Like many website hosts, GoDaddy offers a site builder that allows customers to create their own websites without having to know any code. These site builders allow users to create and modify layouts with drag-and-drop elements.
Also like other site builders, GoDaddy’s WebsiteBuilder is limited (as we outlined in our WordPress vs GoDaddy Website Builder comparison). Users quickly discover they want the flexibility of a CMS like WordPress and seek to move their sites. One problem is that site builders use various libraries that are not always transferable to other platforms. In this article, I will move a website from GoDaddy’s WebsiteBuilder platform to WordPress and show step-by-step how I made the move.
- 1 The Sample GoDaddy Website Builder Site
- 2 Step 1 – Getting Ready
- 3 Step 2 – Setting Up Your WordPress Website
- 4 Step 3 – Transferring Your Content
- 5 Step 4 – Menus
- 6 Step 5 – Setting up Redirects and Permalinks
- 7 Step 6 – Going Live
- 8 My Homepage
- 9 Final Thoughts
The Sample GoDaddy Website Builder Site
I created a website using GoDaddy’s Business Website Builder. Since I chose the business plan, I used a business theme that focuses on web development. I chose a theme called Web Design Studio. This is a portfolio theme with four pages and a portfolio on the homepage.
Step 1 – Getting Ready
Before making the switch you’ll need to gather some information about your website.
Things to make note of:
- Menu structure
- Page layouts
- Font styles
You’ll need to recreate these in your WordPress website. I recommend making a file where you can copy and paste all links.
Fonts and Colors
There are several ways to get information about the fonts and colors. One easy way is to paste the URL into Web Style Grabber. This will list every font and color that your GoDaddy website uses on that page. Another option if you just want to know the colors used is an eye dropper in your favorite image editing app. I performed a screen capture and pasted it into Paint.NET, and then used the eye dropper to find the hex codes for the colors I wanted.
Step 2 – Setting Up Your WordPress Website
You’ll have to create each post and page to transfer your content into. You can recreate the layouts or just use the default page layouts in WordPress. In this tutorial, I will recreate the layout.
For the site itself, you can either build the website on your own server and then move it when it’s ready, or transfer the domain to the live host and build the site while it’s live. If you’re building it live then I recommend using a maintenance mode plugin. For more information about using maintenance mode see the article 5 WordPress Tools For Creating A Maintenance Mode Or Coming Soon Page.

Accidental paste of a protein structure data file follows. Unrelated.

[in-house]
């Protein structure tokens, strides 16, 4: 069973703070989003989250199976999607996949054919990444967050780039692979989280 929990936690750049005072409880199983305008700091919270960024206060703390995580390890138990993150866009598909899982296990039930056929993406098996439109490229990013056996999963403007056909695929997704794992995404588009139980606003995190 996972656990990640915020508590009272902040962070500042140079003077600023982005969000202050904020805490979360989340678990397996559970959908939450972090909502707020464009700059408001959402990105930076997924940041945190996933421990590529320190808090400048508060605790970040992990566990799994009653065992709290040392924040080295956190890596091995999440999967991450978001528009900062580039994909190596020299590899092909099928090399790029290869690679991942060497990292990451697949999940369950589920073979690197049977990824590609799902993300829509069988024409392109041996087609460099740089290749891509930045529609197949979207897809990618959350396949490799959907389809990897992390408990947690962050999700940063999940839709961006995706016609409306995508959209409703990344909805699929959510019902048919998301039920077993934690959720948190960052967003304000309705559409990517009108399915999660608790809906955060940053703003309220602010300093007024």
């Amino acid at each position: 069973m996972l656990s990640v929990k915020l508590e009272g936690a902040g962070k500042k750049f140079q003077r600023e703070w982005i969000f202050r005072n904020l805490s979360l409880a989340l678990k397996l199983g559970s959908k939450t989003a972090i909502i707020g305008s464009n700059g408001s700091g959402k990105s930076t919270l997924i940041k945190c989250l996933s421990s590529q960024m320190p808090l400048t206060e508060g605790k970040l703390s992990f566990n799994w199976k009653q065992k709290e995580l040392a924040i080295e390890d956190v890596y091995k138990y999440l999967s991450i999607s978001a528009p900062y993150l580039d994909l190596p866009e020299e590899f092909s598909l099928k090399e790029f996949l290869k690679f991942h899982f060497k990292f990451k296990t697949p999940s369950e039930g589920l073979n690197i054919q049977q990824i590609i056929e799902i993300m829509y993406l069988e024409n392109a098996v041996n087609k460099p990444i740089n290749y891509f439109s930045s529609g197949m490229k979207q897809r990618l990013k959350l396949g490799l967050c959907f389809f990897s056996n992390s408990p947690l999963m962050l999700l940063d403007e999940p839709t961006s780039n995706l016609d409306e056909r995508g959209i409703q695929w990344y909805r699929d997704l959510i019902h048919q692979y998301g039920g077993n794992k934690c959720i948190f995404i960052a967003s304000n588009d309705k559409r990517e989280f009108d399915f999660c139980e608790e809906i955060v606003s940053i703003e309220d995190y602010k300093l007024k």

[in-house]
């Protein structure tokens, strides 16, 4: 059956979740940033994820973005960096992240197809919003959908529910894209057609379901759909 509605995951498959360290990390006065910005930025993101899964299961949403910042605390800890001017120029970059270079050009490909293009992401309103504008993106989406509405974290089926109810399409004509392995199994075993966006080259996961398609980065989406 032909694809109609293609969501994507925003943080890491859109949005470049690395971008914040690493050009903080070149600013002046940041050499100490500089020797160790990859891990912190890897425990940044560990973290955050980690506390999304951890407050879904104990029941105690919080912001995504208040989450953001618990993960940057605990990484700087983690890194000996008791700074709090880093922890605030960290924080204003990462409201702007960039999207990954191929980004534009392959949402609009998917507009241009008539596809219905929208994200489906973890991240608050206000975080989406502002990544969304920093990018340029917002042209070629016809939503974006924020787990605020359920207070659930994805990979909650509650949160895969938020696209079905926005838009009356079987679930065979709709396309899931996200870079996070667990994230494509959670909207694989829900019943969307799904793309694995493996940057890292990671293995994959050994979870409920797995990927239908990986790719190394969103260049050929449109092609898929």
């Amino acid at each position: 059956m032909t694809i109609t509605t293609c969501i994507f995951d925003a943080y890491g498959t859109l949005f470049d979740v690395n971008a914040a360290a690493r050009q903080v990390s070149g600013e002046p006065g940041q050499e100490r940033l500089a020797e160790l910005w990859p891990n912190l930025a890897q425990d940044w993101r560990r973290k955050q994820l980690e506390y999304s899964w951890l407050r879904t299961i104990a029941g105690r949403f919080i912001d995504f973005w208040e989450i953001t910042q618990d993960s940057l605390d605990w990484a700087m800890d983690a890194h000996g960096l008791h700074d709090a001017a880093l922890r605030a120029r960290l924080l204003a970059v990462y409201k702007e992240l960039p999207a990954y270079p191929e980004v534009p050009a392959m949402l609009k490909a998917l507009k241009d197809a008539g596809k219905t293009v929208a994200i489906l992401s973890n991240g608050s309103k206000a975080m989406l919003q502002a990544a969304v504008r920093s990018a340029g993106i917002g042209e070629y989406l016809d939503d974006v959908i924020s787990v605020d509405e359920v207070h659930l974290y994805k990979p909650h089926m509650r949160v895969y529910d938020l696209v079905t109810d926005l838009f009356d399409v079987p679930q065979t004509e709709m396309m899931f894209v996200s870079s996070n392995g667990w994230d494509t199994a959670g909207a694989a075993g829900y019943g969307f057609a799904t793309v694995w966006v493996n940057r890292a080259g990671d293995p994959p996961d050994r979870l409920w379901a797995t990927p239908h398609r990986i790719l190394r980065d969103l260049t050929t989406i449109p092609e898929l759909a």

Creating the Layout
The theme that I chose for my GoDaddy website has some interesting page layouts. It included four pages:
The home page was the most interesting. The about page could easily be created using text modules without much effort. The services and contact pages were standard designs and the built-in Divi modules would recreate them without many changes. If you wanted a standalone WordPress contact form plugin, you could easily use a free one if you wished.
I will focus on the homepage. It includes a portfolio, blurbs, and buttons. I will have to create the layout using a drag-and-drop builder. I’m using Divi and the Divi Builder. Other systems will work as well including any theme with drag-and-drop page elements and drag-and-drop building plugins such as Visual Composer.
Create a new page in WordPress and select the Divi PageBuilder. I chose Portfolio Fullwidth Grid and added the features I needed. I didn’t worry about trying to get every detail the same because I wanted to take advantage of what Divi could do. For example, the portfolio on the GoDaddy site was just static images that weren’t even clickable. The Divi portfolio module created a clickable dynamic portfolio with animation.
Styles and Adjustments
Once you know your fonts and styles, you can either use the Divi Theme Customizer to make the adjustments, or adjust each section, row, or module independently.